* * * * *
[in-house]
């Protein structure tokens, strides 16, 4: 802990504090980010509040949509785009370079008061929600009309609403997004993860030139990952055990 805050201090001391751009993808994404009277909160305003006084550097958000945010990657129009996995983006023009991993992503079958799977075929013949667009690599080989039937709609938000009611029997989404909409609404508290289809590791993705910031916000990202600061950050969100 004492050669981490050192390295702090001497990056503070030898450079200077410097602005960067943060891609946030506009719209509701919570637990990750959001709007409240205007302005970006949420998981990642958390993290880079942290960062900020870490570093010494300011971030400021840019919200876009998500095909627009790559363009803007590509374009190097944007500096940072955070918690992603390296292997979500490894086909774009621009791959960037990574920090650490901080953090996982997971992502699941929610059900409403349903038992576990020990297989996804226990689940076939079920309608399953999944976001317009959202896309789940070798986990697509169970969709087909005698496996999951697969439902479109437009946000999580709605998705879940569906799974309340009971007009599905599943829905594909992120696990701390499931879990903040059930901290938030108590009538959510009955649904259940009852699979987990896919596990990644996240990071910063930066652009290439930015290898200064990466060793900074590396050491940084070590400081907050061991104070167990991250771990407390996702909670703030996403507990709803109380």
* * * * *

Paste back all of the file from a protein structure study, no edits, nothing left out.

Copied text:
[in-house]
């Protein structure tokens, strides 16, 4: 802990504090980010509040949509785009370079008061929600009309609403997004993860030139990952055990 805050201090001391751009993808994404009277909160305003006084550097958000945010990657129009996995983006023009991993992503079958799977075929013949667009690599080989039937709609938000009611029997989404909409609404508290289809590791993705910031916000990202600061950050969100 004492050669981490050192390295702090001497990056503070030898450079200077410097602005960067943060891609946030506009719209509701919570637990990750959001709007409240205007302005970006949420998981990642958390993290880079942290960062900020870490570093010494300011971030400021840019919200876009998500095909627009790559363009803007590509374009190097944007500096940072955070918690992603390296292997979500490894086909774009621009791959960037990574920090650490901080953090996982997971992502699941929610059900409403349903038992576990020990297989996804226990689940076939079920309608399953999944976001317009959202896309789940070798986990697509169970969709087909005698496996999951697969439902479109437009946000999580709605998705879940569906799974309340009971007009599905599943829905594909992120696990701390499931879990903040059930901290938030108590009538959510009955649904259940009852699979987990896919596990990644996240990071910063930066652009290439930015290898200064990466060793900074590396050491940084070590400081907050061991104070167990991250771990407390996702909670703030996403507990709803109380």